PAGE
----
DR Congo: Ban says recommitment to peace framework critical to addressing root cause of conflict

A market street in Goma, the capital of the eastern province of North Kivu in the Democratic Republic of the Congo (DRC).
IRIN/Kenneth Odiwuor
A market street in Goma, the capital of the eastern province of North Kivu in the Democratic Republic of the Congo (DRC).

DR Congo: Ban says recommitment to peace framework critical to addressing root cause of conflict

United Nations Secretary General Ban Ki-moon today said that addressing the root causes of the conflict in eastern Democratic Republic of the Congo (DRC) and the region requires a recommitment to all national and regional commitments under the agreed-to peace Framework.

“In recent months, there has been progress on several commitments under the Framework. The capacity of armed groups to attack civilians in eastern DRC has been impaired, particularly after the defeat of the former M23 at the end of 2013. This has improved security in the region,” said Mr. Ban at a Headquarters meeting of the signatories of the Peace, Security and Cooperation Framework for the DRC and the region, who wrapped up their work with the approval of a Communiqué.

On 24 February 2013, recognizing the recurring cycles of conflict and violence that permeate the eastern DRC, 11 African countries Framework, which represents an avenue of hope for the region’s people to build stability by addressing the root causes of the conflict and fostering trust between neighbours.

At today’s fourth meeting reviewing the progress of the Framework, Mr. Ban was joined by several high-level officials including President Mohamed Ould Abdel Aziz of Mauritania, President Robert Mugabe of Zimbabwe, and Vice-President Manuel Domingos Vincente of Angola. Several officials from the African Union and the South African Development Community (SADC) were also in attendance.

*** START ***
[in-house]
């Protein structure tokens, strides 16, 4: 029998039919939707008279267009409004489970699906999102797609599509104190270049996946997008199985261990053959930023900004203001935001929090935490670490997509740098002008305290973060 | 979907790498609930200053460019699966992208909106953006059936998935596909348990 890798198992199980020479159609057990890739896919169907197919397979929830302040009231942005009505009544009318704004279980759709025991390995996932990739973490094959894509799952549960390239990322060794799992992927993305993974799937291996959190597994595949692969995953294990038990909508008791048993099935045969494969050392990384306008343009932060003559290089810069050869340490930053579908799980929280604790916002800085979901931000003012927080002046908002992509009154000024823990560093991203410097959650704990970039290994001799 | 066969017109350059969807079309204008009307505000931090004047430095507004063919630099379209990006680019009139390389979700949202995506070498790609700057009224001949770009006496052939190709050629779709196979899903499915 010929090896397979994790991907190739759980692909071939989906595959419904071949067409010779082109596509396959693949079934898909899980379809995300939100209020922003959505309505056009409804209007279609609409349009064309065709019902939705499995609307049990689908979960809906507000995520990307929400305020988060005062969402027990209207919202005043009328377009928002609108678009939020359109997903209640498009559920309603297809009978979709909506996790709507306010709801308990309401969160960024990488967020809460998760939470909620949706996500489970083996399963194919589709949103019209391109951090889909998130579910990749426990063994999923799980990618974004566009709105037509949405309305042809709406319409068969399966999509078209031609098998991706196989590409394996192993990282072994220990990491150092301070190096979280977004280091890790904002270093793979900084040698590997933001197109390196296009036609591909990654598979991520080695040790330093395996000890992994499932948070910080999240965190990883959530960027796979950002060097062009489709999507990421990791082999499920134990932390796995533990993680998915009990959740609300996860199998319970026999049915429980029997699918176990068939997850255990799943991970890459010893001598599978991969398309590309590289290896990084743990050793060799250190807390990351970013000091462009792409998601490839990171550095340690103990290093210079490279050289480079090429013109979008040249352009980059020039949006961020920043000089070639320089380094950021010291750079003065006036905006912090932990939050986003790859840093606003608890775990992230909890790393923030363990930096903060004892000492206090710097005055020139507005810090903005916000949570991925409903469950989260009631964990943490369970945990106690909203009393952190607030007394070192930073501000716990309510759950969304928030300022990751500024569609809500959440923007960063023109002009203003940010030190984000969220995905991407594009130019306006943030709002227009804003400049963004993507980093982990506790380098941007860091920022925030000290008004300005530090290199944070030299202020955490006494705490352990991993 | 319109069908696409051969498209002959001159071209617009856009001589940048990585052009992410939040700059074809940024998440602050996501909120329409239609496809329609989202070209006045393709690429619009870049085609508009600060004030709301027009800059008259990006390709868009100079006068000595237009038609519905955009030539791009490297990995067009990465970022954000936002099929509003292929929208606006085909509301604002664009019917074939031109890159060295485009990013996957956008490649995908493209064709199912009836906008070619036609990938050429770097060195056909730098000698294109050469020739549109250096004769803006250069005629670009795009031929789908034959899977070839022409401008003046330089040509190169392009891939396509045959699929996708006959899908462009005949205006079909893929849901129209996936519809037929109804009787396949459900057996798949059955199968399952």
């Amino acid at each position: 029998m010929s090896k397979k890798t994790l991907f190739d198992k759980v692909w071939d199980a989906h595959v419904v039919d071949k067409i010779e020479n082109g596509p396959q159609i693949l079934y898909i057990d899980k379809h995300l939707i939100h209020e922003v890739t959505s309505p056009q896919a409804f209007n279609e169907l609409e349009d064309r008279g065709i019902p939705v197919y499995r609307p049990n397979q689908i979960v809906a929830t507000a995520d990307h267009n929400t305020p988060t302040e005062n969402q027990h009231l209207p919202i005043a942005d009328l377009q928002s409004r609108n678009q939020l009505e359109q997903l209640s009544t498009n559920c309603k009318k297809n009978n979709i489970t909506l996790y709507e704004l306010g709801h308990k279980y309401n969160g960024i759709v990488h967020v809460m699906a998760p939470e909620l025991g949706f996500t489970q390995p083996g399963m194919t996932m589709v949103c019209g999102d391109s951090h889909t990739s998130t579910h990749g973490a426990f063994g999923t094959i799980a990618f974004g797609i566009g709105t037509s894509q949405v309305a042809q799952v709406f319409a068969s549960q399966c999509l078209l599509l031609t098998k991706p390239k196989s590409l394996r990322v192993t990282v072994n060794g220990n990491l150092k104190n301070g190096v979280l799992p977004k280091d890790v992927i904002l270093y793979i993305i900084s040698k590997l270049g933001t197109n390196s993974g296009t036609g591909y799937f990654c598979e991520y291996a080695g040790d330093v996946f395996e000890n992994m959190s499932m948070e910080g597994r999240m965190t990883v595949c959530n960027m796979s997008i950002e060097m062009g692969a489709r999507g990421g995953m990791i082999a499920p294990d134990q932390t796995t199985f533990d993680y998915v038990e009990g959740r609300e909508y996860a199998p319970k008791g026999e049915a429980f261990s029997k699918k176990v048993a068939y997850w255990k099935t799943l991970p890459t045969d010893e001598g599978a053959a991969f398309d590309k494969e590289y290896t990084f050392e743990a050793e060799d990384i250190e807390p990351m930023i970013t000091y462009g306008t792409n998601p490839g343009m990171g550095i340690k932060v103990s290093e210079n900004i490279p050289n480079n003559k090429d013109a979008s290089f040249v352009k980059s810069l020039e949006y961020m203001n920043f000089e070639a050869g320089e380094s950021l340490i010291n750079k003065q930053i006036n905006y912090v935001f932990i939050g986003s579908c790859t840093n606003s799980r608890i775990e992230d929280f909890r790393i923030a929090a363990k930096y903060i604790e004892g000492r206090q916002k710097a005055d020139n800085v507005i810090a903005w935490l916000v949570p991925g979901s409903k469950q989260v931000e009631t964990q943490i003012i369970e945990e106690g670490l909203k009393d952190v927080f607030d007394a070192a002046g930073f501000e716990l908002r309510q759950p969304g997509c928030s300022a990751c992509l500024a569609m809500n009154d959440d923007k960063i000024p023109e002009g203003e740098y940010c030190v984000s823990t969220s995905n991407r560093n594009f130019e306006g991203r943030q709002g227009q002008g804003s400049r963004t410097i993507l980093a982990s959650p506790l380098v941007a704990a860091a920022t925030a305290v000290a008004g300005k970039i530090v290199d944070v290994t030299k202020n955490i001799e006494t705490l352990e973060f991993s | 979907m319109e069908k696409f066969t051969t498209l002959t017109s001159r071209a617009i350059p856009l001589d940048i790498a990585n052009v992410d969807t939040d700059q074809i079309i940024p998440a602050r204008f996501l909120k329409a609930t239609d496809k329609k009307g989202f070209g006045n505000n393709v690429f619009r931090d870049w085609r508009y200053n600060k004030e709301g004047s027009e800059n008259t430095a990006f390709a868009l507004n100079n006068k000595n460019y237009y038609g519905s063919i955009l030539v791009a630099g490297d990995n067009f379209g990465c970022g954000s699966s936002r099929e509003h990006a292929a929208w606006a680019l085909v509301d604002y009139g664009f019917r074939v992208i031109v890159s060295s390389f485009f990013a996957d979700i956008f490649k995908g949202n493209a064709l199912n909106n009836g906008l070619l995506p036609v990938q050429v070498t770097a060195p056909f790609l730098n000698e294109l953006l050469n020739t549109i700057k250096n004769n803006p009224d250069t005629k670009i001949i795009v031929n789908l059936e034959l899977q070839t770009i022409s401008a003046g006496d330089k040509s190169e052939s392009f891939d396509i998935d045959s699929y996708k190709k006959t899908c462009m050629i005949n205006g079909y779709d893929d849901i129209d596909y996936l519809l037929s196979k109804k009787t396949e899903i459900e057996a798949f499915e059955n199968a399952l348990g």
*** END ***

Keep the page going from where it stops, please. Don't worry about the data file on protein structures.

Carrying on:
“Over the next few years, several countries of the Great Lakes region will be holding pivotal elections. This should strengthen the democratic culture in the region. I hope these countries will emerge from the elections stronger, more united and more stable,” said Mr. Ban.

But several armed groups continue to hamper these efforts. The Nairobi Declarations of the Kampala process have been implemented too slowly. And there remains a lack of trust among some countries of the region.

“We must speed up the implementation of the Nairobi Declarations of the Kampala Process, including the repatriation of eligible former M23 elements to the DRC. And we must continue building trust and confidence among countries of the region,” Mr. Ban added.

He recalled that at the third meeting, held at the African Union Headquarters in Addis Ababa in January, participants endorsed the regional Plan of Action and 15 priority activities for implementation of the Framework. They also requested that the Technical Support Committee submit a progress report on the implementation of the regional Plan of Action.

Presented by the Secretary-General’s Special Envoy and the Special Representative of the African Union Chairperson, the report documents progress and offers recommendations.

“I welcome the collective and unequivocal message to the FDLR that they should voluntarily surrender and disarm before the 2nd of January 2015,” the UN chief said.

The Secretary-General also underscored the need for donors, especially the African Development Bank, the European Union, the World Bank and bilateral partners, to remain committed to supporting initiatives for peace, security and cooperation in the region.

“We should spare no effort to end the instability that has affected millions of people and impeded development and prosperity in the region for far too long,” Mr. Ban reiterated.

In their remarks, the regional leaders expressed their appreciation to former Special Envoy Mary Robinson for her valuable efforts to achieve peace and stability in eastern DRC and the region, and welcomed Mr. Said Djinnit as the new Special Envoy of the Secretary-General for the Great Lakes Region.

Speaking to the leaders for the first time, Special Envoy Djinnit noted: “The Great Lakes region is at a crossroads. It can only realize its vast potential once sensitive security concerns are fully resolved and relations between neighbouring countries improve.” He pledged to work closely with all key stakeholders to ensure that the regional accord, which has become known as the “Framework of Hope”, delivers on its promises.